Friday, June 22, 2012


I'm reprinting something that was written by my friend, Idelle Davidson.  She blogs here and she wrote an excellent book about living with chemobrain which you can find on her website.  Recently, she had the privilege of attending a survivorship research conference in Arlington, VA.  Not only did she attend, she was asked to speak and boy did she ever speak!  We probably could have done a great version of Abbott and Costello's, "Who's On First? The Chemobrain Edition!"

While I'm the joke cracking half of that duo, whenever anything hits the news, if you listen very closely, you might hear, "Hey AAAABBBOTTTT!"  That would be me... sending out the cry for Idelle so we might collaborate on the news.  She's a good decipher-er.  You'll see.  If you follow twitter, you may have already seen this but some of you don't and others (like me sometimes) might miss something in the tweet stream because, oh, I don't know, we got distracted by a tweety bird....

Speaking about twitter and then I promise, I'll hand it over, there was a designated hashtag for anyone wishing to keep up with the information.  This is the beauty of twitter.  People who are in the seminars are sending messages so those of us who are not at the event can follow along in real time.  When I saw someone's tweet about "Chemobrain is real," I KNEW they had to be listening to Idelle.  They were.  Idelle confirmed it for me.  A number of tweeps were sending out information.  The lesson there?  IF you find yourself in an auditorium and see someone on their phone and it appears they are text messaging, don't jump to conclusions!  They may be sharing that event with a global audience.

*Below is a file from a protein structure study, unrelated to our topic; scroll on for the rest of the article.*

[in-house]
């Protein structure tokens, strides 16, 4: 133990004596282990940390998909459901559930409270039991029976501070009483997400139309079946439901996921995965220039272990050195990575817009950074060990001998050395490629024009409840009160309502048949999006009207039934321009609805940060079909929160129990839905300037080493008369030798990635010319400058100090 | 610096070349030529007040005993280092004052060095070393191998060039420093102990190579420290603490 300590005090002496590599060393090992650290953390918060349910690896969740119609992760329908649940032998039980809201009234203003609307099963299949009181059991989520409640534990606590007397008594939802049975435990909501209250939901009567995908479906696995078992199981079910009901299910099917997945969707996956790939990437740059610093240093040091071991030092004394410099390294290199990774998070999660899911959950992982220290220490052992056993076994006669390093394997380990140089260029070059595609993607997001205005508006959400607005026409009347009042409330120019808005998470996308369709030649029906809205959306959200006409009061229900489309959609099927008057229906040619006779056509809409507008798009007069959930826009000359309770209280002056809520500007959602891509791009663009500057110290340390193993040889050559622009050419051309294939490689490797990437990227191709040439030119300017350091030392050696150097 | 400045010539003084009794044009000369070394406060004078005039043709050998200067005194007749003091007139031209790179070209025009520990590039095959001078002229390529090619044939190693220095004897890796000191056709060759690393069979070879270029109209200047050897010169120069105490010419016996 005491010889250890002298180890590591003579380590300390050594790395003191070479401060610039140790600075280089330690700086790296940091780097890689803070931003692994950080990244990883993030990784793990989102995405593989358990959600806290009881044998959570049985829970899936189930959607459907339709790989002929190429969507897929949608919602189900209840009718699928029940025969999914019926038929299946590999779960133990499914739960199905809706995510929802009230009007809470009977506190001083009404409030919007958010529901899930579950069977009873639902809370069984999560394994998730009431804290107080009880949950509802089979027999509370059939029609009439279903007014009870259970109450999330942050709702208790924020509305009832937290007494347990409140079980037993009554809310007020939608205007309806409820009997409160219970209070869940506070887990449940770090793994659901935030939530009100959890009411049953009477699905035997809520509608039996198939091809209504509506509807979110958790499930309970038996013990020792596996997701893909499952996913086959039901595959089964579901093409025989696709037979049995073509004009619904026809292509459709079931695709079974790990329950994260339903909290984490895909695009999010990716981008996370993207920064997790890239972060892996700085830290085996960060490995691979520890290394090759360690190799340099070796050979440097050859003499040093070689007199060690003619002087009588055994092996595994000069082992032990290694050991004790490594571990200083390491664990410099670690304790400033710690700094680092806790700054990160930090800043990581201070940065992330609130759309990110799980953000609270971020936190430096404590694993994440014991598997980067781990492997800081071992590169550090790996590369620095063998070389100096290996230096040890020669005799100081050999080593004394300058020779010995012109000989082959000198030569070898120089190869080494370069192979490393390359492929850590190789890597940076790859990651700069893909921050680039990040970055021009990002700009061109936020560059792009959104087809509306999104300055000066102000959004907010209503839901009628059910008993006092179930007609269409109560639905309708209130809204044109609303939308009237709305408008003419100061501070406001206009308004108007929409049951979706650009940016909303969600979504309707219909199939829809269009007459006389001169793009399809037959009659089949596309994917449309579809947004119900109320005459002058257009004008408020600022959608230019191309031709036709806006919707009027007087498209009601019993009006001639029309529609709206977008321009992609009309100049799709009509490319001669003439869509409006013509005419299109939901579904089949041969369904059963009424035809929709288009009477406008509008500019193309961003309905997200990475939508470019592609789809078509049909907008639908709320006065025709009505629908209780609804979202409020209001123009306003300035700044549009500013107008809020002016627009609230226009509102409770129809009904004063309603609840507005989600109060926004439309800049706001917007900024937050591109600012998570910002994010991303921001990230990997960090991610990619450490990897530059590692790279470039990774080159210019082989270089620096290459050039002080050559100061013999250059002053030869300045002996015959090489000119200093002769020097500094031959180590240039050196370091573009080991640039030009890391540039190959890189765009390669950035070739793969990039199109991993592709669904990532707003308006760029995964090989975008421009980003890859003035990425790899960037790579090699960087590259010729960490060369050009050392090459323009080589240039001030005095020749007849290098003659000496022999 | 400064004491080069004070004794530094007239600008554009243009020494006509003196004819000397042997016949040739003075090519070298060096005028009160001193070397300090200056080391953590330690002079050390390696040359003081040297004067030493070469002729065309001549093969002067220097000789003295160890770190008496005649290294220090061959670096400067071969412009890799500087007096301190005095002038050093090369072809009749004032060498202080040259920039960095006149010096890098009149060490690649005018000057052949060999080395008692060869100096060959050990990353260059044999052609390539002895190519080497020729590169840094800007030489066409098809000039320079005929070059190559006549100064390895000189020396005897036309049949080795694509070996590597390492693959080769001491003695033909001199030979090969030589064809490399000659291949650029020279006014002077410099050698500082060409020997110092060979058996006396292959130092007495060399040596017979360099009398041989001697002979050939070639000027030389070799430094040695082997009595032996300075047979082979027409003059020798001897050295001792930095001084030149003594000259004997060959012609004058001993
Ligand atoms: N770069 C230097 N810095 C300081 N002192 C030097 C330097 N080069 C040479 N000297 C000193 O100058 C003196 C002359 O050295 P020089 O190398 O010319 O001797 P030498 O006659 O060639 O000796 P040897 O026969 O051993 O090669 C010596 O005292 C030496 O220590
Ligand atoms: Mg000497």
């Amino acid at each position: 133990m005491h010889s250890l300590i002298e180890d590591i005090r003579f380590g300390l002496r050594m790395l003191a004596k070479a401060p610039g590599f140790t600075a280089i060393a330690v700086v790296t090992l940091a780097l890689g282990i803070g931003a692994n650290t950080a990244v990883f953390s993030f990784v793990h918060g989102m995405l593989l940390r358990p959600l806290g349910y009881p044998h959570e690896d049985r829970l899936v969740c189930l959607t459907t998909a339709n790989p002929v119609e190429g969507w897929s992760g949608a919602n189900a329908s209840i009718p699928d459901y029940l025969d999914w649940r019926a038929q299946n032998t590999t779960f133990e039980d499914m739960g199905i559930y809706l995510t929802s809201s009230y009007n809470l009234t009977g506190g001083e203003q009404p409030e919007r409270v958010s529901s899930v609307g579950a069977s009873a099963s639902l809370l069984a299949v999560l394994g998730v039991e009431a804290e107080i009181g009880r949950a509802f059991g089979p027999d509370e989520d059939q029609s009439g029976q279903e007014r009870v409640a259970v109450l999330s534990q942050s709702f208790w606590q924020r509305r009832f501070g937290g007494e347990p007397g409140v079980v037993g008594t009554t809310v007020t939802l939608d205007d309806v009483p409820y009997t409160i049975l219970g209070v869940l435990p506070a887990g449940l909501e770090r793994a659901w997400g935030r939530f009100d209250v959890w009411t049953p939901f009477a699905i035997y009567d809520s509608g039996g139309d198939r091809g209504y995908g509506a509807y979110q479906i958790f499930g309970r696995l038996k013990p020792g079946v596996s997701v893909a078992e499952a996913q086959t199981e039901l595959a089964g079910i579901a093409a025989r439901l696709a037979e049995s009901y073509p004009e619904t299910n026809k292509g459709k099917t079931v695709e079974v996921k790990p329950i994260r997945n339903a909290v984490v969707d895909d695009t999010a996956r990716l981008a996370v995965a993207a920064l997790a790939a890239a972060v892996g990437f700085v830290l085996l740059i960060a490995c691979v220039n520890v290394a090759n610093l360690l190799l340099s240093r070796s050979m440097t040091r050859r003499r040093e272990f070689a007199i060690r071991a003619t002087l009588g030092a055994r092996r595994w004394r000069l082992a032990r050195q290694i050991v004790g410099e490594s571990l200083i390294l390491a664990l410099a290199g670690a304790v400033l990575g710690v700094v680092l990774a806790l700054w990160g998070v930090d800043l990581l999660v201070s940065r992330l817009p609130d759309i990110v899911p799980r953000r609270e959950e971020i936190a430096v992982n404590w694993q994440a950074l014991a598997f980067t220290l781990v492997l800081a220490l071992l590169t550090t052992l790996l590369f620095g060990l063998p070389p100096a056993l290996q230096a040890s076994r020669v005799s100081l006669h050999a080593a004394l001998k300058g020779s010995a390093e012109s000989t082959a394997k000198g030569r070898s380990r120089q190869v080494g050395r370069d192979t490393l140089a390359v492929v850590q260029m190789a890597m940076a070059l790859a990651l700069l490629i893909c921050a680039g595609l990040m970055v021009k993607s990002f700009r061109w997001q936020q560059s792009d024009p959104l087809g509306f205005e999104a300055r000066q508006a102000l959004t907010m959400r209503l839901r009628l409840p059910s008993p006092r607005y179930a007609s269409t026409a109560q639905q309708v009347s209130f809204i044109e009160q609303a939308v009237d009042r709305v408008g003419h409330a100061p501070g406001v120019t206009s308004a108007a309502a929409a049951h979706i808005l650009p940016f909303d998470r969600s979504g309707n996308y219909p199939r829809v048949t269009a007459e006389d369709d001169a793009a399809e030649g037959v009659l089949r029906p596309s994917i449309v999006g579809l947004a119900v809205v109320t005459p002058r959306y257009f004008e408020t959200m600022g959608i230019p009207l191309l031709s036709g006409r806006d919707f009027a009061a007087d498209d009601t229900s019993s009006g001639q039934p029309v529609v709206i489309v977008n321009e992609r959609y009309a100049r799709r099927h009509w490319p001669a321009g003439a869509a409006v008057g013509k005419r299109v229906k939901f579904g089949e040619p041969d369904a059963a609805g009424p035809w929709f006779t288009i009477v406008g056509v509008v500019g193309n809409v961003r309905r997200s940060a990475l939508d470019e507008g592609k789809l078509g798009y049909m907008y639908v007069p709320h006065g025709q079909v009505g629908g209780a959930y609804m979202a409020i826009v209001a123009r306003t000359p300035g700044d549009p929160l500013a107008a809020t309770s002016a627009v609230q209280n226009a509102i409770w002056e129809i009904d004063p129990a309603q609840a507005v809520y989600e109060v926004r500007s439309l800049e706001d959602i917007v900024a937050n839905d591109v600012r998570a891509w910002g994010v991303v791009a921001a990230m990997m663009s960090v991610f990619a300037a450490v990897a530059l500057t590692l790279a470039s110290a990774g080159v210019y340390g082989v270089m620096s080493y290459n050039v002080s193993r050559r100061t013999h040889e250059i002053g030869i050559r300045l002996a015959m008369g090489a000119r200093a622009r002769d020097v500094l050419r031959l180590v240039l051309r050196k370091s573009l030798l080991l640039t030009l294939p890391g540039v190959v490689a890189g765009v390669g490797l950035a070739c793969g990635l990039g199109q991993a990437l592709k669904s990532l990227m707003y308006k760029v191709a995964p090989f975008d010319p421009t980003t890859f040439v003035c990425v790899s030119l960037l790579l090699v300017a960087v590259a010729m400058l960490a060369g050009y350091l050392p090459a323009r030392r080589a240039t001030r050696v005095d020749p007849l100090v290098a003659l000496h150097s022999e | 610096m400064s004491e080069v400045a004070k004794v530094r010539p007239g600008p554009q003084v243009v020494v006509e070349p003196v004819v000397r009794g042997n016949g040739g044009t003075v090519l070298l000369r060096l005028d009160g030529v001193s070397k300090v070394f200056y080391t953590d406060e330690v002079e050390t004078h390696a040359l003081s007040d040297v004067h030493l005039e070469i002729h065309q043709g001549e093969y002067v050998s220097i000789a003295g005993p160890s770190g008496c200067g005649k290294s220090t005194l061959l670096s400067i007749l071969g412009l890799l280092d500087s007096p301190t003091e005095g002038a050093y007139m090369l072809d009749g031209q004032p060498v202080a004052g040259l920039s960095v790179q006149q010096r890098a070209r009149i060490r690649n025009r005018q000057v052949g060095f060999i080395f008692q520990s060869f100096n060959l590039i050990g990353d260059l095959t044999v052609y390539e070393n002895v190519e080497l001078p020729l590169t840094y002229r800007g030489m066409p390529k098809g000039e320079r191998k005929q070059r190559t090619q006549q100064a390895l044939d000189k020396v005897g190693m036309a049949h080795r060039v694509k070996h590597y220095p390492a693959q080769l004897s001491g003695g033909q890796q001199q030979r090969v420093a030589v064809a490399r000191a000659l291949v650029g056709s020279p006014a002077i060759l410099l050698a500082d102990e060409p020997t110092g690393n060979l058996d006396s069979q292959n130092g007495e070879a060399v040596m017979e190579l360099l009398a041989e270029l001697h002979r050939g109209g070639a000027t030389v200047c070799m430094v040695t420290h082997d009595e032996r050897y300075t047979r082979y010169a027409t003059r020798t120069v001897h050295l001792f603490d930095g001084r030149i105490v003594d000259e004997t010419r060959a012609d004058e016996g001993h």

Here's Idelle... with some brilliant observations, a few suggestions and one really great idea.  She really is my hero.  Her blog post is titled, "ASCO, Where Have You Been?"  There are a number of people now wondering the same thing after Idelle dug up some excellent material to supplement her talk.

Welcome to My Blog

Last Thursday I was in Arlington, VA at the National Cancer Institute’s 6th Biennial Cancer Survivorship Research Conference. I had been asked to speak about cancer and cognition. Specifically, the organizers wanted me to comment on the “disconnect” between the research/medical community and the patient experience.

That wasn’t hard to do. As I told the audience, I know our book has made a difference. Yet I continue to receive letters from patients and former patients telling me that although they now understand what’s happened to them cognitively as a result of treatment, they can’t seem to get their medical teams to take their concerns seriously. A common thread is, they bring up their memory issues with their doctors only to have their worries waved away, dismissed, as if it’s all a figment of the imagination.

To illustrate this disconnect, I showed a slide of a sample patient consent form that I downloaded from the American Society of Clinical Oncology (ASCO) website. ASCO offers this form as a service to their members. Oncologists can then use the form to have their patients acknowledge the risks of chemotherapy.

So what’s on this form that patients are asked to sign? Basically, it’s a list of all the potential side effects (you'll find the actual document here): 

  • Nausea/vomiting 
  • Hair loss 
  • Low red blood count 
  • Fatigue 
  • Risk of infection 
  • Risk of bleeding 
  • Constipation 
  • Diarrhea 
  • Mouth and throat sores 
  • Skin effects 
  • Muscle/bone effects 
  • Nerve effects 
  • Kidney/bladder effects 
  • Sexual effects 
  • Heart effects 
  • Lung effects 
  • Reproductive/fertility effects 
  • Other 
It doesn’t take more than a single glance to see what’s missing. And of course, that would be language such as “memory or other cognitive effects.” That warning has not been incorporated into the consent document even though cognitive issues can be far more debilitating than hair loss and nausea.

Now this is ASCO, a 30,000-member strong organization made up of oncologists and oncology professionals that sets the standards for patient care worldwide. It is their mission to advance the education of physicians and other professionals who care for cancer patients.